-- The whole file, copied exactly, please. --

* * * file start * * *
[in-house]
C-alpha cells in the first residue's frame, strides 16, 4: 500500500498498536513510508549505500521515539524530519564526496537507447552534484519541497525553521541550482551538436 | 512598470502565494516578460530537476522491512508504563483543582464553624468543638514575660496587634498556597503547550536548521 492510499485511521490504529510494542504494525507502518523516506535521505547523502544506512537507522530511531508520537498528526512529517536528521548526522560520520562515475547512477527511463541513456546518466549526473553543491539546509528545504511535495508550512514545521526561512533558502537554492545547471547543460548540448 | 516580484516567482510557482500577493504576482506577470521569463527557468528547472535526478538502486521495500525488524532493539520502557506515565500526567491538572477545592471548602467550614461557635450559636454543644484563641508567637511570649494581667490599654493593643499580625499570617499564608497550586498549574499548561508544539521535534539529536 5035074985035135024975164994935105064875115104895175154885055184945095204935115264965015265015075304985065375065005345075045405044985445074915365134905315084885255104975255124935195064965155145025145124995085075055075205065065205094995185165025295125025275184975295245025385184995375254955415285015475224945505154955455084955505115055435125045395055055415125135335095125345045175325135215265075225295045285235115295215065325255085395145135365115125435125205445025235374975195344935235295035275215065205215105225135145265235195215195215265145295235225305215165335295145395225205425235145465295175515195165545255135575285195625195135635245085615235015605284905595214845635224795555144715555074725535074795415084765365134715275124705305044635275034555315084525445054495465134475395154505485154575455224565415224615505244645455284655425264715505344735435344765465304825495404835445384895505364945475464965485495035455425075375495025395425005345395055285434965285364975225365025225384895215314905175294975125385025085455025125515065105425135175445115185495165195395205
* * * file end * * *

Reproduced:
[in-house]
C-alpha cells in the first residue's frame, strides 16, 4: 500500500498498536513510508549505500521515539524530519564526496537507447552534484519541497525553521541550482551538436 | 512598470502565494516578460530537476522491512508504563483543582464553624468543638514575660496587634498556597503547550536548521 492510499485511521490504529510494542504494525507502518523516506535521505547523502544506512537507522530511531508520537498528526512529517536528521548526522560520520562515475547512477527511463541513456546518466549526473553543491539546509528545504511535495508550512514545521526561512533558502537554492545547471547543460548540448 | 516580484516567482510557482500577493504576482506577470521569463527557468528547472535526478538502486521495500525488524532493539520502557506515565500526567491538572477545592471548602467550614461557635450559636454543644484563641508567637511570649494581667490599654493593643499580625499570617499564608497550586498549574499548561508544539521535534539529536 5035074985035135024975164994935105064875115104895175154885055184945095204935115264965015265015075304985065375065005345075045405044985445074915365134905315084885255104975255124935195064965155145025145124995085075055075205065065205094995185165025295125025275184975295245025385184995375254955415285015475224945505154955455084955505115055435125045395055055415125135335095125345045175325135215265075225295045285235115295215065325255085395145135365115125435125205445025235374975195344935235295035275215065205215105225135145265235195215195215265145295235225305215165335295145395225205425235145465295175515195165545255135575285195625195135635245085615235015605284905595214845635224795555144715555074725535074795415084765365134715275124705305044635275034555315084525445054495465134475395154505485154575455224565415224615505244645455284655425264715505344735435344765465304825495404835445384895505364945475464965485495035455425075375495025395425005345395055285434965285364975225365025225384895215314905175294975125385025085455025125515065105425135175445115185495165195395205